We are made holy when the Lord breathes into us the gift of his Holy Spirit when we come faithfully acknowledging Christ as Lord. We are then set apart to do the good works God has called us to do.
Sin becomes a great hindrance to doing what we have been called to do. It becomes a hindrance to achieving the purposes God has created us for.
The sins of the Corinthian Church were greatly hindering their purpose.
Paul told the Corinthian Church that one of the unique things about sexual sin is that it is actually a sin against the body, which is the temple of God.
Now if we have established a relationship with God and Christ lives within us, then our bodies are the temples where God resides.
Paul says we are doing damage to the very place we have invited God to dwell when we sin sexually. God dwells within us in the form of the Holy Spirit. When we sin sexually, we are saying that we desire the pleasure of the flesh more than the joy we have in the Holy Spirit.
Even the sexual sin of lust, a sin that takes place without touching anyone, is doing great harm to our relationship with God.
Jesus said, “You have heard that it was said, ‘You must not commit adultery.’ 28 But I tell you that if a man looks at a woman and wants to sin sexually with her, he has already committed that sin with her in his mind. (Matthew 5:27) NIV.
Jesus made it more difficult to keep Moses’ seventh commandment, which says that we should not commit adultery.
In 1976, “Playboy Magazine” conducted an interview with then President Jimmy Carter. In an unsolicited confession, President Carter said, “I’ve looked on a lot of women with lust. I’ve committed adultery in my heart many times.”
Just so you know, in 1976 I was in the ninth grade. I didn’t actually read this in “Playboy Magazine,” but I remember hearing this quote and looked it up to share with you. Just so you know.
Look, folks, this isn’t about recognizing beauty. God made men and women to be attracted to one another and we can all recognize beautiful people when we see them. It’s called nature. It’s called hormones. It’s called biology. It’s called, “that’s what makes us human.”
This is about making people the subjects of our desires and reducing them to the objects of our pleasure, or just reducing them to objects.
Because we were made as sexual beings, we can and should affirm all the goodness that our sexuality affords. Most conservative Christians see the most intimate of these expressions occurring within the bounds of a monogamous, faithful, relationship bound by the vows of marriage between a husband and a wife. Some see room for other possibilities. The Apostle Paul is not one of those individuals.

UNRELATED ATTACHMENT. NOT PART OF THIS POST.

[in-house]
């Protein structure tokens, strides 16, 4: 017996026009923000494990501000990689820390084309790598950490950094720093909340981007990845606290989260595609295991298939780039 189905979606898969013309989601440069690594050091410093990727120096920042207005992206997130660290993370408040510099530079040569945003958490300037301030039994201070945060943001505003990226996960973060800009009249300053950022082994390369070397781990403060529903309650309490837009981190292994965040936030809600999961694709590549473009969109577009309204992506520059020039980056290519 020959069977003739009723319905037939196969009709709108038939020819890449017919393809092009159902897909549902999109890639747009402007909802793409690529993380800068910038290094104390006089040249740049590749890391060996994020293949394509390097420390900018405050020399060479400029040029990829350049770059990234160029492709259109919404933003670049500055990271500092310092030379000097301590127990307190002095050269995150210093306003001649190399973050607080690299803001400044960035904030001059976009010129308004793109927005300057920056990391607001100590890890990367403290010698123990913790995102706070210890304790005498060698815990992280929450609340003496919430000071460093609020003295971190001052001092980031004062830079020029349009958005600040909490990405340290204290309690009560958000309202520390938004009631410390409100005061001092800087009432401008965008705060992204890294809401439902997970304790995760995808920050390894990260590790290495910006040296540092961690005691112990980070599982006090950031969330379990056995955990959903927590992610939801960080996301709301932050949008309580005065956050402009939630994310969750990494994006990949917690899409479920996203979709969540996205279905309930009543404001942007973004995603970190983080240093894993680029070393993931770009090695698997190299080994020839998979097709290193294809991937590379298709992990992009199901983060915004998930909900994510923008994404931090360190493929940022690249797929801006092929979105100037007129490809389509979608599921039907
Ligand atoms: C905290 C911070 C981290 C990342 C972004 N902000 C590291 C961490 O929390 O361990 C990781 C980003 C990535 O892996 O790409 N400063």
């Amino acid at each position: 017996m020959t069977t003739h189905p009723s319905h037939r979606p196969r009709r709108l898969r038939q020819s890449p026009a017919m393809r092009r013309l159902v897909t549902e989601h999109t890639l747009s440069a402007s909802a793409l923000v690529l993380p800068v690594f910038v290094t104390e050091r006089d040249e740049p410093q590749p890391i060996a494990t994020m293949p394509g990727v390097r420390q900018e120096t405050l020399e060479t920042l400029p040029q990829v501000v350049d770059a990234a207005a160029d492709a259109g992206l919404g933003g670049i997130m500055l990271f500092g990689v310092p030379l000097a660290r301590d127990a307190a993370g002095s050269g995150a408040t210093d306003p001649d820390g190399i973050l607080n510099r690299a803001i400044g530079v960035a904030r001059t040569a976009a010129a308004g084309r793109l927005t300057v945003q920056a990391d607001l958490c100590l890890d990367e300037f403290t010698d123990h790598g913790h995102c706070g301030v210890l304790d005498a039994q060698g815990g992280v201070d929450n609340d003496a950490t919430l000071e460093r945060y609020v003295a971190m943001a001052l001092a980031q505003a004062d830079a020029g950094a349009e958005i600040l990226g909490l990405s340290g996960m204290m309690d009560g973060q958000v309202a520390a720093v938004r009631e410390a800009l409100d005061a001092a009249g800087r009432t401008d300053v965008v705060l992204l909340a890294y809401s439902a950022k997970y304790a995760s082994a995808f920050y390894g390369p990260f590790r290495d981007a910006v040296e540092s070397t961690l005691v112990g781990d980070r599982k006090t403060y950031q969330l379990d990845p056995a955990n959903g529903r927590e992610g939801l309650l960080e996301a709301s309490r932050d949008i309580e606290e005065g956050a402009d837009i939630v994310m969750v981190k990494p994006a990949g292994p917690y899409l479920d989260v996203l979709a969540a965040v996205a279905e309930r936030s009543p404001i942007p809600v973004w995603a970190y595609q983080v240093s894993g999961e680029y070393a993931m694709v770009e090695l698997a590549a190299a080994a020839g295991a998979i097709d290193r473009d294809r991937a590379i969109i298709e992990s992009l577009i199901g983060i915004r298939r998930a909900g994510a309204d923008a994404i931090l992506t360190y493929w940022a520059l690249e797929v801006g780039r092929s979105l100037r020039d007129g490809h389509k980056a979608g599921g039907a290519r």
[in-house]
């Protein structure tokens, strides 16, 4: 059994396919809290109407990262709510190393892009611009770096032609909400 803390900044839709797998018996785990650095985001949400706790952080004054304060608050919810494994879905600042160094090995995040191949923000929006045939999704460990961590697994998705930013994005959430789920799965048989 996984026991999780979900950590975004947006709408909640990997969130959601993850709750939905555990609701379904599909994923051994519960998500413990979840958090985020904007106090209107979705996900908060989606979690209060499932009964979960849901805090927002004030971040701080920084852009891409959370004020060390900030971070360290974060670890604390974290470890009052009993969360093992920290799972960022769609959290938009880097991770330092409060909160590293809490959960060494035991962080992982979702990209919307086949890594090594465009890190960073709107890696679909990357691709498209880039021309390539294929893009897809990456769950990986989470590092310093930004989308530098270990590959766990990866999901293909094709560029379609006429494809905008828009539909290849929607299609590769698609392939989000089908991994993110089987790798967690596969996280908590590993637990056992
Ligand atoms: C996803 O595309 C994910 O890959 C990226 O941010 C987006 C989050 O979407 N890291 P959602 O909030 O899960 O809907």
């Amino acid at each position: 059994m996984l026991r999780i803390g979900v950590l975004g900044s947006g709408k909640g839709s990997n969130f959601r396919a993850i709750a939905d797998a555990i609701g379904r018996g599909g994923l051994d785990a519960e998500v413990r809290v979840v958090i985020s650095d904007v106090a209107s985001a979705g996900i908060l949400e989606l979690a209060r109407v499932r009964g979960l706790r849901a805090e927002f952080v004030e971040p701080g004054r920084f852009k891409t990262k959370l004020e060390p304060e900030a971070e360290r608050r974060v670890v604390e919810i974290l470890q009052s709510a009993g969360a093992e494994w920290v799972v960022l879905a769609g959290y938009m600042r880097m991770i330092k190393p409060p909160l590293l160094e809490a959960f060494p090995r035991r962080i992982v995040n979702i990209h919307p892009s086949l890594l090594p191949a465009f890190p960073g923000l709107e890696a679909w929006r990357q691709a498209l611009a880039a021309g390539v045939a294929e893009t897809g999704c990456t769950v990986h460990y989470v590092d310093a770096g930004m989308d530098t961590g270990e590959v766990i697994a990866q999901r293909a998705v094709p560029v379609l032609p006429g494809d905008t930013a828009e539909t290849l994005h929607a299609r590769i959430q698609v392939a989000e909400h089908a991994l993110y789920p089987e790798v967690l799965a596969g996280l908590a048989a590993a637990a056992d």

Whatever conclusions you draw from scripture, I challenge you to think about what brings you closer to the holiness of God. Since the body is the temple of the Holy Spirit, Paul’s challenge is that we treat our bodies and other people in a way that will honor God.
This wasn’t happening in Corinth. Apparently, after people came to a belief in Jesus as the Messiah and united with the body of believers, it was difficult telling the ethical behavior of some of the church members from those outside the church.
Paul challenged the church that if the Holy Spirit lived within them there should be some evidence of that in their ethics, in their principles, in their decisions about money, in how they treated their neighbor, in what they said to each other, in how they treated bodies, and in their sexual habits and lifestyles.
So when Paul heard reports back from the Corinthian church this wasn’t happening, this is what he wrote:
9 I wrote to you in my letter that you should not associate with people who sin sexually. 10 But I did not mean the people of this world. You would have to leave the world to get away from all the people who sin sexually, or who are greedy and cheat each other, or who worship idols. 11 I meant you must not associate with people who claim to be believers but continue to live in sin. Don’t even eat with a brother or sister who sins sexually, is greedy, worships idols, abuses others with insults, gets drunk, or cheats people. 12-13 It is not my business to judge those who are not part of the group of believers. God will judge them, but you must judge those who are part of your group. The Scriptures say, “Make the evil person leave your group.” (1 Cor. 5:9-11)
I suppose this is one of those passages that birthed church discipline.